Falling for Majolica

I’m not sure exactly when I fell in love with majolica but I have been collecting it for some time. This colorful, whimsical pottery always brings a smile to my face. While majolica can be found in all the colors of the rainbow, I prefer the rich greens and golden hues, particularly for displaying during the cooler months. I think it enlivens a space and creates a warm festive feeling.

Majolica typically features themes of fauna and flora, with an abundance of leafy patterns, which are my favorites. Antique majolica is tin glazed earthenware which has a distinctive metallic sound when “pinged.” The glaze in early pieces often contained lead so it’s more decorative than suitable for food use.

Majolica, also known as maiolica, takes its name from the Spanish island of Majorca. It was originally made by 14th Century potters and was popularized in the mid-15th Century. It was exported from Majorca to Italy during the Italian Renaissance and debuted in the United States at the Philadelphia Centennial Exhibition in 1876.

By the 1870s, majolica was being mass-produced for an expanding middle class in countries like England, France, Sweden, Portugal and the United States. Griffen, Smith & Hill was a prominent Pennsylvania manufacturer, who sometimes marked its pieces with “G.S.H.” or labeled them as “Etruscan Pottery.”

Over the years, it has fallen in and out of fashion, but was particularly attractive to 19th-century collectors. For the Victorians, with their heavy drapes and dark wood-paneled interiors, it brought much desired light and life to homes. This tactile pottery with its naturalistic shapes, vibrant colors, and often humorous themes appealed to a growing consumer society.

This plate is Japanese and was probably made in the 1940s for export. Japanese majolica is still fairly easy to find and is quite affordable.
This begonia leaf dish is Etruscan and dates from the 19th century. This much-loved design was reproduced in many different colorways.

 

Due to over-production, majolica fell from fashion by the early 1900s. But it began to be re-discovered in the 1960s, and because of its popularity, reproductions abound today. Modern majolica is food safe as lead-based glazes are no longer in use.

Majolica is soft and porous and chips easily, so older pieces that have survived can be quite valuable. I have purchased most of my pieces at antique shops, estate sales and online, but occasionally I see a piece at a flea market or thrift store. Even with a chip or hairline fracture, I feel quite lucky if I find a piece for under $40 and when I do, I snatch it up! However true collectors covet early pieces in excellent condition which can be much more costly, in the hundreds or even thousands of dollars.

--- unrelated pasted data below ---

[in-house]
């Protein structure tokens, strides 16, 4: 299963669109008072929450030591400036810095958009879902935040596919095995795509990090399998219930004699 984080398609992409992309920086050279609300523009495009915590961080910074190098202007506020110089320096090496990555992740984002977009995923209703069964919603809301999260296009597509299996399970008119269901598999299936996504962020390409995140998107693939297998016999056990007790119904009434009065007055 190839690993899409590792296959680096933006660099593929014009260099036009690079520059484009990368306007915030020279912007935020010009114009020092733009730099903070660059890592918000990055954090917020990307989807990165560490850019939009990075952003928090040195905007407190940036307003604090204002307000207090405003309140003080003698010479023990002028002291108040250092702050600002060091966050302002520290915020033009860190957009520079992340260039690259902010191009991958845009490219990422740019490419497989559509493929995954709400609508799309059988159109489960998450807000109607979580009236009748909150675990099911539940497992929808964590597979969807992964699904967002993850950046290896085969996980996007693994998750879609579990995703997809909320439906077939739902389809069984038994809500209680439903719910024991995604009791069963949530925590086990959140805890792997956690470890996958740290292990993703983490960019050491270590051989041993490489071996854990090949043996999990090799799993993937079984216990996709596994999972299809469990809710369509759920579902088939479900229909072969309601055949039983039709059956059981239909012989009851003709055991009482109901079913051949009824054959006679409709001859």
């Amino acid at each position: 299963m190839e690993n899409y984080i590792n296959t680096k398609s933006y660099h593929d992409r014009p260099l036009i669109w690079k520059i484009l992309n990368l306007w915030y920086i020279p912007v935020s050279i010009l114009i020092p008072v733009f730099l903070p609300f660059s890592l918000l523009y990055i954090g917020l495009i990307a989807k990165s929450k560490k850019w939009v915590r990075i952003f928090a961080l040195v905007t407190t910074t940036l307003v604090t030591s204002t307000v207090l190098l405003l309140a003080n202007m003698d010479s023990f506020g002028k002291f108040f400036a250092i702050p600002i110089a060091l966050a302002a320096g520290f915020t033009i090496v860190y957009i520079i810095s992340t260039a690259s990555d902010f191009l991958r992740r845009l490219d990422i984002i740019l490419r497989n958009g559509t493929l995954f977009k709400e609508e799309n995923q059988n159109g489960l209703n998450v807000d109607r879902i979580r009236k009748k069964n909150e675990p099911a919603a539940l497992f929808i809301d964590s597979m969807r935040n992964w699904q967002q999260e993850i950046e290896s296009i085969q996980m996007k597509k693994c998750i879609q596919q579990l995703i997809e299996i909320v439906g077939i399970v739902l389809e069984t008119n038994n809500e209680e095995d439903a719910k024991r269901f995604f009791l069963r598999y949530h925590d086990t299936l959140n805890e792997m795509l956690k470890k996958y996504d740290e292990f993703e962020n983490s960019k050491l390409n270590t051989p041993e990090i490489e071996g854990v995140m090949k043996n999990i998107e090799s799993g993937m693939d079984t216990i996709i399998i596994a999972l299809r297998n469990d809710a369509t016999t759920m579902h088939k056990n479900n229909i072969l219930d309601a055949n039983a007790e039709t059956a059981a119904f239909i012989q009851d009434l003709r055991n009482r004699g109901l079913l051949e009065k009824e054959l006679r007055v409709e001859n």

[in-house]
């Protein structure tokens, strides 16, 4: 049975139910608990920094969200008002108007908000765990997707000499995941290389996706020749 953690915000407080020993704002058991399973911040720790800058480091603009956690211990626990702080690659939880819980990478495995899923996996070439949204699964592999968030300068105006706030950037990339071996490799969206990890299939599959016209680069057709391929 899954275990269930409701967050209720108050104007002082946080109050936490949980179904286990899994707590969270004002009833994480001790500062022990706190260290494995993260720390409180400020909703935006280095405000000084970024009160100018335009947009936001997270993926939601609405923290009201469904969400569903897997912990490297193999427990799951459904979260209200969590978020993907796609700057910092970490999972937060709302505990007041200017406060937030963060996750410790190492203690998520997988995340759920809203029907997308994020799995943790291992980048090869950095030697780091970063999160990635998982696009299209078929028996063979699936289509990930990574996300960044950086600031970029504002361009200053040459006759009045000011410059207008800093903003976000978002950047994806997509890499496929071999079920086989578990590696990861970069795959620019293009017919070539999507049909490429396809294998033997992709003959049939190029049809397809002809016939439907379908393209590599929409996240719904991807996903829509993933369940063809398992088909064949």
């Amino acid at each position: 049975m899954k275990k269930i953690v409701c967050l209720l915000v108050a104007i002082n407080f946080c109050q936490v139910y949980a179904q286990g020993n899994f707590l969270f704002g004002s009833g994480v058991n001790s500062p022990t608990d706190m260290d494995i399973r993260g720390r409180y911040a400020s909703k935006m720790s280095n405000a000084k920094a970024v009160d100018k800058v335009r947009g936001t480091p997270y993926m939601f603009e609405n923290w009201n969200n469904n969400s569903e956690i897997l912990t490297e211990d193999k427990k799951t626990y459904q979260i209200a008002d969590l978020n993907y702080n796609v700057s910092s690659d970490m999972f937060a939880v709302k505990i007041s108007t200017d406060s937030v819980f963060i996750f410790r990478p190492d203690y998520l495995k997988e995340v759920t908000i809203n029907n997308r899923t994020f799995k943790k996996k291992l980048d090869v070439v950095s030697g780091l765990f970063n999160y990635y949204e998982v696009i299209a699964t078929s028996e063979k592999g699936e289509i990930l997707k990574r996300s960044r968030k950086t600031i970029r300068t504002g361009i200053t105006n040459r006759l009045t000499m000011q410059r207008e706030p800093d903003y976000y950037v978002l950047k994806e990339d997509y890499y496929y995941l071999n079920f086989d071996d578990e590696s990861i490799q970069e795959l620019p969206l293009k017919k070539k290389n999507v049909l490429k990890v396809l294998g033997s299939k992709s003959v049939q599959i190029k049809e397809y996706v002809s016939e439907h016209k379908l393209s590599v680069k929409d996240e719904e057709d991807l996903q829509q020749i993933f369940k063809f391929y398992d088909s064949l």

For my fall display, I added in a couple of small ceramic pumpkins, some beaded fruits in warm colors and a burlap covered wire basket. This display should transition nicely into the holiday season. After Thanksgiving, I will likely change out the pumpkins and beaded fruits for a few Christmas ornaments and perhaps add some twinkle lights. Stay turned for its next incarnation.

 

 

3 thoughts on “Falling for Majolica

  1. Hi, Kathy:

    I understand you’re in Virginia, but as Linda pointed out, you’re too conscientious to take a break from your blog. I enjoyed your insight into majolica. You may have seen the large brown majolica planter in my living room. . Its design was popular in the 20s, and originally , I’ve found out, it was sold with a stand. I’ve located the same piece on e-bay. Mine has a few chips, which, as you point out, seems
    typical of the material from which it’s made. I hope you’re having a grand time back east. Cheers!

    1. Yes, I did note your large majolica planter and it is lovely! They made a lot of the stuff and it came in so many different forms. We are enjoying being back in VA very much…

  2. You summed it up when you said “textured pottery”. This is why I adore hand-thrown pottery. It has texture as well as color, design, and weight. You have a lovely collection, here. 🙂

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